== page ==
One of the most common mistakes novice genre writers make is failing to be creative enough with their new universe. Many have developed a great plot and intriguing characters, but their setting is uninteresting – despite that they’ve taken great pains to describe the landscape and appeal to multiple senses.
The problem is that haven’t really created a unique universe. Instead, they’ve set the story in an all ready established universe have merely changed the names to give it semblance of originality. After all, how many science fiction stories boast a spacecraft armed with quantum torpedoes and that represents a great interstellar alliance that is exploring the galaxy? The crew is largely human, except the alien first officer, who hails from Alpha Centauri. If the universe sounds like the USS Enterprise of “Star Trek” fame, it is, albeit with a couple of not so subtle variations.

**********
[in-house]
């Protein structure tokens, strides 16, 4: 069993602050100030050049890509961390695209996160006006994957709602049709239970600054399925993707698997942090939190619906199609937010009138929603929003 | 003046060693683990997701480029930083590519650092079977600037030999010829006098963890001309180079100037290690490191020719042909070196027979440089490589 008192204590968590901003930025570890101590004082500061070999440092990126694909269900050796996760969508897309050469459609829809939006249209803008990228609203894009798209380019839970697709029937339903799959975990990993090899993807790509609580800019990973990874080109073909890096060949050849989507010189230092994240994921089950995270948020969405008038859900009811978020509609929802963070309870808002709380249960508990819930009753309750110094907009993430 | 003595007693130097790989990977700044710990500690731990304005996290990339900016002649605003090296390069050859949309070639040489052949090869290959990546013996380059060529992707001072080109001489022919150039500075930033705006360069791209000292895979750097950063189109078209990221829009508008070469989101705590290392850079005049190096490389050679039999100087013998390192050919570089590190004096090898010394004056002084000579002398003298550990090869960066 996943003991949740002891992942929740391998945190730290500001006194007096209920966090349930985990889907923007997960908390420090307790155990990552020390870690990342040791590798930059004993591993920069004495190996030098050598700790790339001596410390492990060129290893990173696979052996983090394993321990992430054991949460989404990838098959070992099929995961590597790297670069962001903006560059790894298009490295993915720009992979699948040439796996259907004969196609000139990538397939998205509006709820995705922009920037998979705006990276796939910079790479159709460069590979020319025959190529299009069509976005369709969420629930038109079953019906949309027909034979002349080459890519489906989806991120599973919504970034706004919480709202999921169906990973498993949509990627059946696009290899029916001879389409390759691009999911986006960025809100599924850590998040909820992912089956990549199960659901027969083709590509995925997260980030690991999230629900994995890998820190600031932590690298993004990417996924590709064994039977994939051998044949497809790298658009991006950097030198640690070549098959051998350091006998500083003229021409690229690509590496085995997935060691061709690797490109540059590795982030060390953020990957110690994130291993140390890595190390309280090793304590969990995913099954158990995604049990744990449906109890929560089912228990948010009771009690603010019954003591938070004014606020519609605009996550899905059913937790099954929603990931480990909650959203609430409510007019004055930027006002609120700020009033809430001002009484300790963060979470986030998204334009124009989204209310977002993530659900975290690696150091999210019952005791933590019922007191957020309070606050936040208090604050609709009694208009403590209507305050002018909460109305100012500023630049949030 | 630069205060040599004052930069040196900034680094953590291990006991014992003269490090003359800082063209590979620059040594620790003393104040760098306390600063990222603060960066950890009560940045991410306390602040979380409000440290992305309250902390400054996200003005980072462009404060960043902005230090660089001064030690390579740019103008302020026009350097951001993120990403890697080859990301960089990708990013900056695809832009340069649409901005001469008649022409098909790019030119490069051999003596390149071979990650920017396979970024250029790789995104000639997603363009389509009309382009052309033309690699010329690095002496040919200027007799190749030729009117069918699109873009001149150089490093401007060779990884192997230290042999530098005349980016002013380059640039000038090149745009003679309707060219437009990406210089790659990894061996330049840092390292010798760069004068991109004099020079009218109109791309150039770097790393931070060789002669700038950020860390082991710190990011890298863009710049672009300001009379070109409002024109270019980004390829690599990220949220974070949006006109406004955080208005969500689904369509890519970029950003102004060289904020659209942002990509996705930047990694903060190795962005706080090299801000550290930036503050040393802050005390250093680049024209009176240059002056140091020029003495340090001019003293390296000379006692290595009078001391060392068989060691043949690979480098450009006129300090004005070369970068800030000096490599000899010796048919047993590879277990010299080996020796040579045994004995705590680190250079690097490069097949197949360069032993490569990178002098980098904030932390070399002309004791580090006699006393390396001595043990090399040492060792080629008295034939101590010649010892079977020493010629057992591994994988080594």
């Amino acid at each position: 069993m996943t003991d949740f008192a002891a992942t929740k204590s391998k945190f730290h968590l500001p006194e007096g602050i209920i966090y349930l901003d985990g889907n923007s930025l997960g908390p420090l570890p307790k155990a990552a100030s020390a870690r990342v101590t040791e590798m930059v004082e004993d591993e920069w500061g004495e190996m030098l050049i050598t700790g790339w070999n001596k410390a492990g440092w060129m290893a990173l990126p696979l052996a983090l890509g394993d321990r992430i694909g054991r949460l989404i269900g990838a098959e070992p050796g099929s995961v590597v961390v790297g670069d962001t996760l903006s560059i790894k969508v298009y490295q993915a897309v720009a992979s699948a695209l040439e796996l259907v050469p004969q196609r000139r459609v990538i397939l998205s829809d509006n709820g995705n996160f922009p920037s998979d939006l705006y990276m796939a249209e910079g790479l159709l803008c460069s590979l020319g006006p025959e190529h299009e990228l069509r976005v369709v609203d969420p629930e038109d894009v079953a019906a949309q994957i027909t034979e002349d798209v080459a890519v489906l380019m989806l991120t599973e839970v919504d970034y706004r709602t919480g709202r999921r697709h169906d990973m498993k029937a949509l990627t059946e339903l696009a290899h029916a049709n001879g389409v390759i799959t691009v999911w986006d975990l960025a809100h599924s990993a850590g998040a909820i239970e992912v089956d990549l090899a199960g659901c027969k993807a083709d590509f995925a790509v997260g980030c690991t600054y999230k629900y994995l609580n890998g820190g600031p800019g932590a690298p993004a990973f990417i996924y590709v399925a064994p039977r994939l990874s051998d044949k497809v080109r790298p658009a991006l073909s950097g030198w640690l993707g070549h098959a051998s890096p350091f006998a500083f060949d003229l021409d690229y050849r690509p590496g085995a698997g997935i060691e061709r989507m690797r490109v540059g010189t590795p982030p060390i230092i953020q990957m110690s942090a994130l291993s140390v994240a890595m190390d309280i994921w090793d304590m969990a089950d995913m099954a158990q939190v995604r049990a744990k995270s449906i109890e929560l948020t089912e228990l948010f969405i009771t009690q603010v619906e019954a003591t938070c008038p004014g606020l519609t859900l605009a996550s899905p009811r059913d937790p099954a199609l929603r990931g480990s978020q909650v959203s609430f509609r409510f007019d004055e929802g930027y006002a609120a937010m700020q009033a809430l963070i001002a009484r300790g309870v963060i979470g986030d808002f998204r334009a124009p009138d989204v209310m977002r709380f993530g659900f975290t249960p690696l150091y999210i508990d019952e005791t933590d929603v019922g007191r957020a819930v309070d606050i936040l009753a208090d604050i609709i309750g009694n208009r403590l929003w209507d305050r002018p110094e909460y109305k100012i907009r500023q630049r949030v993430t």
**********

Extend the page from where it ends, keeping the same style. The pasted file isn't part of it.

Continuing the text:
When writers set a story in another author’s universe – whether it be science fiction, a western, or a mystery sent in a cozy cottage town – and then changes the names to conceal it, they are guilty of using used furniture. It’s a term from screenwriting in which furniture and props from other productions are reused in a new episode or show.
Readers generally feel cheated when a writer borrows another universe, especially in the science fiction genre. Think of it this way: Science fiction can take the reader to utterly new worlds and vistas; it’s one of the appeals to readers of the genre. Reading a story set a universe one has already experienced often is like getting the same meal for dinner that you had for lunch. Sometimes a sequel works, but more often than not it’s a lot like eating leftovers.
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